Day 28 | Its now 4 weeks since the first chicks hatched so this is a good time to review their progress, most graphically shown by the images below taken from our webcam system at 7 day intervals starting when they were just over a week old.
As you can from the large image they are now making the transition from chicks in down to juvenile birds with feathers. Its no longer necessary for them to huddle together for warmth all the time and they are able to stand on the extended legs, more-or-less. Although still dependant on their parents for food of course, the chicks are starting to make the first attempts to feed themselves by pulling at the carcass that the parent is feeding them from.
The most obvious difference though is their physical size. From a hatching weight of just a few grams they will now most likely weight around 700-800, or maybe even more in the case of the female chicks who are now noticeably larger than their male counterparts even though the may have hatched after them. This size difference with be maintained and at fledging the females will be around one third larger than the males. However, although both sexes will continue to grow in size, their weight when they take their first flight will not be much different to what it is now, and may even be less.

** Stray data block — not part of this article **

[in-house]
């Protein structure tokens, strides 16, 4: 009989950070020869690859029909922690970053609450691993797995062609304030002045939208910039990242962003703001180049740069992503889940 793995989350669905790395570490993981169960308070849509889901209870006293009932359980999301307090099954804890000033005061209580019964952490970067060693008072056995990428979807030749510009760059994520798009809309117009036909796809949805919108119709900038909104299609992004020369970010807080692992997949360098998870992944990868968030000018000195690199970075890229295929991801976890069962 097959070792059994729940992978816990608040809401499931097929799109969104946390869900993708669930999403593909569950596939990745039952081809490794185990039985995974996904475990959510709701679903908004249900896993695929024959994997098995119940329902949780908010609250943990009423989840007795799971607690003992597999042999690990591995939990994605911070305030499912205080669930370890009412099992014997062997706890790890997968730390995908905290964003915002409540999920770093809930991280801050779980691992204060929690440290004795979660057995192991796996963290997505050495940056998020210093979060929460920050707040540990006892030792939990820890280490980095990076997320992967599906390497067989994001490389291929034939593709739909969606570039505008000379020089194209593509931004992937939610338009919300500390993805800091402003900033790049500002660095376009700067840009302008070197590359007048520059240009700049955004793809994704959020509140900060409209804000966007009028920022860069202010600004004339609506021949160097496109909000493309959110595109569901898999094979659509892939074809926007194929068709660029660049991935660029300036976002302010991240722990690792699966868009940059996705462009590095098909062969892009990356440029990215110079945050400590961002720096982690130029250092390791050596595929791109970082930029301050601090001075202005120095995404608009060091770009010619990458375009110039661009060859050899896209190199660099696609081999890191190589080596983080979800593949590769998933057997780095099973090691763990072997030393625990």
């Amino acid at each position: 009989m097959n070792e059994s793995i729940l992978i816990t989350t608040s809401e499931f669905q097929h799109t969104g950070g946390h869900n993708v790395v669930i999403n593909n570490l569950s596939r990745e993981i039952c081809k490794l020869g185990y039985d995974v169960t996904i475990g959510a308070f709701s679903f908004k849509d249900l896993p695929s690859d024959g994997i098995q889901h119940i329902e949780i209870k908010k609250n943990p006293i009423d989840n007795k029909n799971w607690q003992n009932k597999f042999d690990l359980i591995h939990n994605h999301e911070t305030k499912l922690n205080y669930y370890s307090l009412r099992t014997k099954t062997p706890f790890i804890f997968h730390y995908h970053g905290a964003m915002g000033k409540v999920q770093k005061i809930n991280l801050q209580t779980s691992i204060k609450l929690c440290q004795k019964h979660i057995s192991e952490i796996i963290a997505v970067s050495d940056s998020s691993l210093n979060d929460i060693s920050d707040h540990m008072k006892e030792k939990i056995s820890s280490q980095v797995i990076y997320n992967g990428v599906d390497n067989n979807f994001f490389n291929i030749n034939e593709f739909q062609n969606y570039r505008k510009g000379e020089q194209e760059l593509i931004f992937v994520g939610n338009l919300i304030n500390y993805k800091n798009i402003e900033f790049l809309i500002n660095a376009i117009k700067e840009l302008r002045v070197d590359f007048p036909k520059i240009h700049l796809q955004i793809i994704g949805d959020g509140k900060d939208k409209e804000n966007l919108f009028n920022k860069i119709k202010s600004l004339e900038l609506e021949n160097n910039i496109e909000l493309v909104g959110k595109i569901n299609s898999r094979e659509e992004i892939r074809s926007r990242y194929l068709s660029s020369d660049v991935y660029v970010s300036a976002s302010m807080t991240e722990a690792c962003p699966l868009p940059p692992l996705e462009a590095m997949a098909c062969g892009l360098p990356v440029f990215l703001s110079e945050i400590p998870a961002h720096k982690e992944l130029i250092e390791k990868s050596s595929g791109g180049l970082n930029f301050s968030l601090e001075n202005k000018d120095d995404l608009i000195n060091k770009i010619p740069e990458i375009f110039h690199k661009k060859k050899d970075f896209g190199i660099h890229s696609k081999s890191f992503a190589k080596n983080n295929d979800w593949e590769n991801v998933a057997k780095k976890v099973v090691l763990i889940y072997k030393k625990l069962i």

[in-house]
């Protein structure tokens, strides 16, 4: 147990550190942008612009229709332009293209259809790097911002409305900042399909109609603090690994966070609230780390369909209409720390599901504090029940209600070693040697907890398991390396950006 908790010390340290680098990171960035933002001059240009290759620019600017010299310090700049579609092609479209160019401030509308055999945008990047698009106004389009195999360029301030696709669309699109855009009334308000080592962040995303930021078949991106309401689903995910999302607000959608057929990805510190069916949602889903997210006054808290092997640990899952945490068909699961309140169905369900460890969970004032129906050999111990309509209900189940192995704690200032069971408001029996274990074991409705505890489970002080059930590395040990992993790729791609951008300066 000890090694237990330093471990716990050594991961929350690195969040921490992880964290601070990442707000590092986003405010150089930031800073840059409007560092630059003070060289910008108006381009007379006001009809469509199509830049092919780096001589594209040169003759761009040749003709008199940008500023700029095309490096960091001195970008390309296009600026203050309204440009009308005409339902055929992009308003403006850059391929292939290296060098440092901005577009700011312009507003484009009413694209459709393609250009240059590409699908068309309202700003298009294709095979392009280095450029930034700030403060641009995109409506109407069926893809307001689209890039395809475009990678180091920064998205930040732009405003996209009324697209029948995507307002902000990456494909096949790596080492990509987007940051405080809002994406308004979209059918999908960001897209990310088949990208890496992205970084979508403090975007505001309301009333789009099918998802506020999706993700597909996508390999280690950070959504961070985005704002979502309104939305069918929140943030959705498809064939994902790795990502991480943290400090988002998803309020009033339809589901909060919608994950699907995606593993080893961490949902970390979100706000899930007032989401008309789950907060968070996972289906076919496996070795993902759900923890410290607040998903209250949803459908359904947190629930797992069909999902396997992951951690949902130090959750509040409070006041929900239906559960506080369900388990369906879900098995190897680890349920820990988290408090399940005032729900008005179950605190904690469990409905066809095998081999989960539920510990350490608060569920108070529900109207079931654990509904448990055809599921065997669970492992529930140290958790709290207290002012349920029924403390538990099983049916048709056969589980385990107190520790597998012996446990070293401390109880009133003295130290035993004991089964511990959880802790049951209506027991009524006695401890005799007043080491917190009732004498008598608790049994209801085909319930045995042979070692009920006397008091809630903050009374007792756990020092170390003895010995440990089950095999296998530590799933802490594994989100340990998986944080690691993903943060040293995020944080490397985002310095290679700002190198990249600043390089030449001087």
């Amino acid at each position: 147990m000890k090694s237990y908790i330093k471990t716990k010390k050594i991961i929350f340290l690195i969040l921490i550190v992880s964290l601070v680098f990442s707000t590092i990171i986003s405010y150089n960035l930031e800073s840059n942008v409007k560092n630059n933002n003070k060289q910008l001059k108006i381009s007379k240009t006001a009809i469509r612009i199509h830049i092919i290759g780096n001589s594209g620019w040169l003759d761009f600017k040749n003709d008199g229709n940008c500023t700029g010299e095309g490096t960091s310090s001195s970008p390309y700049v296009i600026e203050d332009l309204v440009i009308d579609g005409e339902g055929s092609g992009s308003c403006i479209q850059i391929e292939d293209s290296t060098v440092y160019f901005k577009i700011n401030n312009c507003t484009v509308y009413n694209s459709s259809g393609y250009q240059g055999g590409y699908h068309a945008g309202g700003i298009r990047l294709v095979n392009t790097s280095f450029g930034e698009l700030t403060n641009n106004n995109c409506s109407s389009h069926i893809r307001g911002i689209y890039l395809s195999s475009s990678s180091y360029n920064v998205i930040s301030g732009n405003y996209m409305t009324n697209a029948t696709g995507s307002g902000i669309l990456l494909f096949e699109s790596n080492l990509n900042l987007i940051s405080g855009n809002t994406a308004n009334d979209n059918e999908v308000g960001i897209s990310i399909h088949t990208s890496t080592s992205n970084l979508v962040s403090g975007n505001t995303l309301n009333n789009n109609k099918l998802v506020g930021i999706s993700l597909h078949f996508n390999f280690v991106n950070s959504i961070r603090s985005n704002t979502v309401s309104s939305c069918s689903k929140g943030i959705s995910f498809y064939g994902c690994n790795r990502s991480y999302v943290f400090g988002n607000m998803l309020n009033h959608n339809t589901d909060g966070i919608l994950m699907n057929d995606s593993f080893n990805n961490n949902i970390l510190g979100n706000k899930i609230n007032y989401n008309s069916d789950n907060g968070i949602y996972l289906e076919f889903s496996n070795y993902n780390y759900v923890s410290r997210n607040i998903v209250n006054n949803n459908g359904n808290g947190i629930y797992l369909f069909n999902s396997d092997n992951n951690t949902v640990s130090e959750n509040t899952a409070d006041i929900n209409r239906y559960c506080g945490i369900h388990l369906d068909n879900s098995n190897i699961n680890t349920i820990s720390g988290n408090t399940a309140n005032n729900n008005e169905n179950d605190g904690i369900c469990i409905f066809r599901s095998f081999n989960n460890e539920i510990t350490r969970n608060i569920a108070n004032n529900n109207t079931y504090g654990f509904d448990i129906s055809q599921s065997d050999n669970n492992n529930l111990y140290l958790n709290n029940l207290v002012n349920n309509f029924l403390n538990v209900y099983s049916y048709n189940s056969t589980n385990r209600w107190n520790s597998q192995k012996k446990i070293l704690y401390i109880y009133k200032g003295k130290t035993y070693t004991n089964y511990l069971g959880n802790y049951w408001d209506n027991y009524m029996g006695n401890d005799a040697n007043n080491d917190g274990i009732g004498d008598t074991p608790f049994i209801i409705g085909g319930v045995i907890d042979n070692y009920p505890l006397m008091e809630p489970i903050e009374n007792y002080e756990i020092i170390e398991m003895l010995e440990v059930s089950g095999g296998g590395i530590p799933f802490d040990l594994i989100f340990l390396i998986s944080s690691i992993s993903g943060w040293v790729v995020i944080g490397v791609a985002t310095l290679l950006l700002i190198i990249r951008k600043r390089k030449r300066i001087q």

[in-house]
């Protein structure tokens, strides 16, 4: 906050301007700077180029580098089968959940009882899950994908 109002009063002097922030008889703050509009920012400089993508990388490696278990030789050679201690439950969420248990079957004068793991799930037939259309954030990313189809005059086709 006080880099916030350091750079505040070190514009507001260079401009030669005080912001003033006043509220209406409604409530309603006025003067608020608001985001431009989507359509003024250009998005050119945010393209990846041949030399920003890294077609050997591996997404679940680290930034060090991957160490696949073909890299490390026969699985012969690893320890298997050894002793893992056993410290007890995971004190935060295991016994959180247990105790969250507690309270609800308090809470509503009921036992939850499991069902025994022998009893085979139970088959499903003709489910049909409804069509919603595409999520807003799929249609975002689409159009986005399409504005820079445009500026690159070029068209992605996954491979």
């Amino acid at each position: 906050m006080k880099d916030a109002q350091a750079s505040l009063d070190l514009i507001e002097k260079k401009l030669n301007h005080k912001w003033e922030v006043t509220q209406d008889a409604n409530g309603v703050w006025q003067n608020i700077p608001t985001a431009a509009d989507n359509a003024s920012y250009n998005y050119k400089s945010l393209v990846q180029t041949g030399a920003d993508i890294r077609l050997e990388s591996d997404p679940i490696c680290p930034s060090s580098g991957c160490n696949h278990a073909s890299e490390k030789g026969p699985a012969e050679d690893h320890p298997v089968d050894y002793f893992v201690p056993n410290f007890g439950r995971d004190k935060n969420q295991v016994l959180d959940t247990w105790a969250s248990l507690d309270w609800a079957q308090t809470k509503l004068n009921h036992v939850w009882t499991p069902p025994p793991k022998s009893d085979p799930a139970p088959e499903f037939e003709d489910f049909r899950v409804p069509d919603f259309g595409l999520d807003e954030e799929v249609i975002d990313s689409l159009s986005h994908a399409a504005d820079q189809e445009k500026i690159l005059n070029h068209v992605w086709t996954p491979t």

Needless to say, they should not be too heavy when they take to the air for the first time so development from now on will start to focus on their bones and feathers, with an increasing amount of time and energy spent exercising wing muscles. Food intake has already been reduced to around 4, albeit good, feeds per day and will reduce further as their first flight draws close. Incredibly, fledging is probably now little more than 2 weeks away.
Now is a great time to go to the Cathedral Watch Point. With at least one parent guarding the nest most of the time and the chicks starting to peer over the edge of the nest platform, you are almost certain to see one or other of these magnificent birds. The dedicated and hard-working Hawk and Owl Trust staff and volunteers there will be more than pleased to give you the latest update.
David Gittens | Volunteer – Wildlife CCTV,
Hawk and Owl Trust – Sculthorpe Moor
For the live video stream, and to help with the costs of running our webcam please visit www.upp.hawkandowl.org/live/